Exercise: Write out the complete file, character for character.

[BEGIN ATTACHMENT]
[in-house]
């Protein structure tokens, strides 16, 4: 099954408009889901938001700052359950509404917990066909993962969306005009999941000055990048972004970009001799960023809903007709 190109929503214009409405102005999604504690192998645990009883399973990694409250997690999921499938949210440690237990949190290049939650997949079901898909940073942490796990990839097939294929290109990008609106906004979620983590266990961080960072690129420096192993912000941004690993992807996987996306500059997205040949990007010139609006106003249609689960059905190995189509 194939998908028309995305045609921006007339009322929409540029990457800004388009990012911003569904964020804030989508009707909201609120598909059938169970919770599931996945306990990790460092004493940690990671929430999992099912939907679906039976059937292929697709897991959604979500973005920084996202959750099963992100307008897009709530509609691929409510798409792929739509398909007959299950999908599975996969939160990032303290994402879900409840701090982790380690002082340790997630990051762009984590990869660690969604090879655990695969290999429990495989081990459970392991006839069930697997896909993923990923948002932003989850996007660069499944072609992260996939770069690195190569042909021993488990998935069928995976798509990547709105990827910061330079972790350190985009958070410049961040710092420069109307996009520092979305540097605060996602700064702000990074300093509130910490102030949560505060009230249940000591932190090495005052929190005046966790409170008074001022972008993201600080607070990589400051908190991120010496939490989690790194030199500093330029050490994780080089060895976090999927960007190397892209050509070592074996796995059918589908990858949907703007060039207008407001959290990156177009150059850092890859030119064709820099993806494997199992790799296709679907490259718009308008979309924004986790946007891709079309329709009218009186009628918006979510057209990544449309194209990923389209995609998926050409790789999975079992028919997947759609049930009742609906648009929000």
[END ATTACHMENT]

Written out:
[in-house]
């Protein structure tokens, strides 16, 4: 099954408009889901938001700052359950509404917990066909993962969306005009999941000055990048972004970009001799960023809903007709 190109929503214009409405102005999604504690192998645990009883399973990694409250997690999921499938949210440690237990949190290049939650997949079901898909940073942490796990990839097939294929290109990008609106906004979620983590266990961080960072690129420096192993912000941004690993992807996987996306500059997205040949990007010139609006106003249609689960059905190995189509 194939998908028309995305045609921006007339009322929409540029990457800004388009990012911003569904964020804030989508009707909201609120598909059938169970919770599931996945306990990790460092004493940690990671929430999992099912939907679906039976059937292929697709897991959604979500973005920084996202959750099963992100307008897009709530509609691929409510798409792929739509398909007959299950999908599975996969939160990032303290994402879900409840701090982790380690002082340790997630990051762009984590990869660690969604090879655990695969290999429990495989081990459970392991006839069930697997896909993923990923948002932003989850996007660069499944072609992260996939770069690195190569042909021993488990998935069928995976798509990547709105990827910061330079972790350190985009958070410049961040710092420069109307996009520092979305540097605060996602700064702000990074300093509130910490102030949560505060009230249940000591932190090495005052929190005046966790409170008074001022972008993201600080607070990589400051908190991120010496939490989690790194030199500093330029050490994780080089060895976090999927960007190397892209050509070592074996796995059918589908990858949907703007060039207008407001959290990156177009150059850092890859030119064709820099993806494997199992790799296709679907490259718009308008979309924004986790946007891709079309329709009218009186009628918006979510057209990544449309194209990923389209995609998926050409790789999975079992028919997947759609049930009742609906648009929000």